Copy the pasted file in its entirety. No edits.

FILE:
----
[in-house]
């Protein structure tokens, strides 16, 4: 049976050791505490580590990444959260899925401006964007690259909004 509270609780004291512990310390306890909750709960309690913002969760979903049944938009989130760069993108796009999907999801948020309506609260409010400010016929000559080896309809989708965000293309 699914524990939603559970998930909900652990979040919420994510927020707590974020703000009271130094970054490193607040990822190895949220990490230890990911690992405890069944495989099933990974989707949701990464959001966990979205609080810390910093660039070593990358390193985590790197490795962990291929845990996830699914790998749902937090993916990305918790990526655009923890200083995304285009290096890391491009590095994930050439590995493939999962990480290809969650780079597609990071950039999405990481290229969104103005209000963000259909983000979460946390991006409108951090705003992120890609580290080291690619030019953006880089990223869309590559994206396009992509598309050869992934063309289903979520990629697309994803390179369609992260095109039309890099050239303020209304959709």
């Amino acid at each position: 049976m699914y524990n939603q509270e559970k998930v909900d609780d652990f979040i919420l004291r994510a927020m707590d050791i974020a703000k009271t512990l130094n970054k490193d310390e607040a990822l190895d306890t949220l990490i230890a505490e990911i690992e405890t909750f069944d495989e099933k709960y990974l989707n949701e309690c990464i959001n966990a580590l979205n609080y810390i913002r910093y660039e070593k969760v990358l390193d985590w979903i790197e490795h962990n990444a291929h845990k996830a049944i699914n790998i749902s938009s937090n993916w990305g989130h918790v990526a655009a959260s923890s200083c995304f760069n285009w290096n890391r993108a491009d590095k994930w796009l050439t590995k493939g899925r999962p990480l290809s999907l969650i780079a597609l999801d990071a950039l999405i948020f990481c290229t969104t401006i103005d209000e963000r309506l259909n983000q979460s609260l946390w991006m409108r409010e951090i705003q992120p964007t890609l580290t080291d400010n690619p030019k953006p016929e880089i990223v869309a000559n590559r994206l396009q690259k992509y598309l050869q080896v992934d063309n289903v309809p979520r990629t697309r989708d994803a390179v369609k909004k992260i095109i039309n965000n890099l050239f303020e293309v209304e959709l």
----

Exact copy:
[in-house]
């Protein structure tokens, strides 16, 4: 049976050791505490580590990444959260899925401006964007690259909004 509270609780004291512990310390306890909750709960309690913002969760979903049944938009989130760069993108796009999907999801948020309506609260409010400010016929000559080896309809989708965000293309 699914524990939603559970998930909900652990979040919420994510927020707590974020703000009271130094970054490193607040990822190895949220990490230890990911690992405890069944495989099933990974989707949701990464959001966990979205609080810390910093660039070593990358390193985590790197490795962990291929845990996830699914790998749902937090993916990305918790990526655009923890200083995304285009290096890391491009590095994930050439590995493939999962990480290809969650780079597609990071950039999405990481290229969104103005209000963000259909983000979460946390991006409108951090705003992120890609580290080291690619030019953006880089990223869309590559994206396009992509598309050869992934063309289903979520990629697309994803390179369609992260095109039309890099050239303020209304959709």
């Amino acid at each position: 049976m699914y524990n939603q509270e559970k998930v909900d609780d652990f979040i919420l004291r994510a927020m707590d050791i974020a703000k009271t512990l130094n970054k490193d310390e607040a990822l190895d306890t949220l990490i230890a505490e990911i690992e405890t909750f069944d495989e099933k709960y990974l989707n949701e309690c990464i959001n966990a580590l979205n609080y810390i913002r910093y660039e070593k969760v990358l390193d985590w979903i790197e490795h962990n990444a291929h845990k996830a049944i699914n790998i749902s938009s937090n993916w990305g989130h918790v990526a655009a959260s923890s200083c995304f760069n285009w290096n890391r993108a491009d590095k994930w796009l050439t590995k493939g899925r999962p990480l290809s999907l969650i780079a597609l999801d990071a950039l999405i948020f990481c290229t969104t401006i103005d209000e963000r309506l259909n983000q979460s609260l946390w991006m409108r409010e951090i705003q992120p964007t890609l580290t080291d400010n690619p030019k953006p016929e880089i990223v869309a000559n590559r994206l396009q690259k992509y598309l050869q080896v992934d063309n289903v309809p979520r990629t697309r989708d994803a390179v369609k909004k992260i095109i039309n965000n890099l050239f303020e293309v209304e959709l």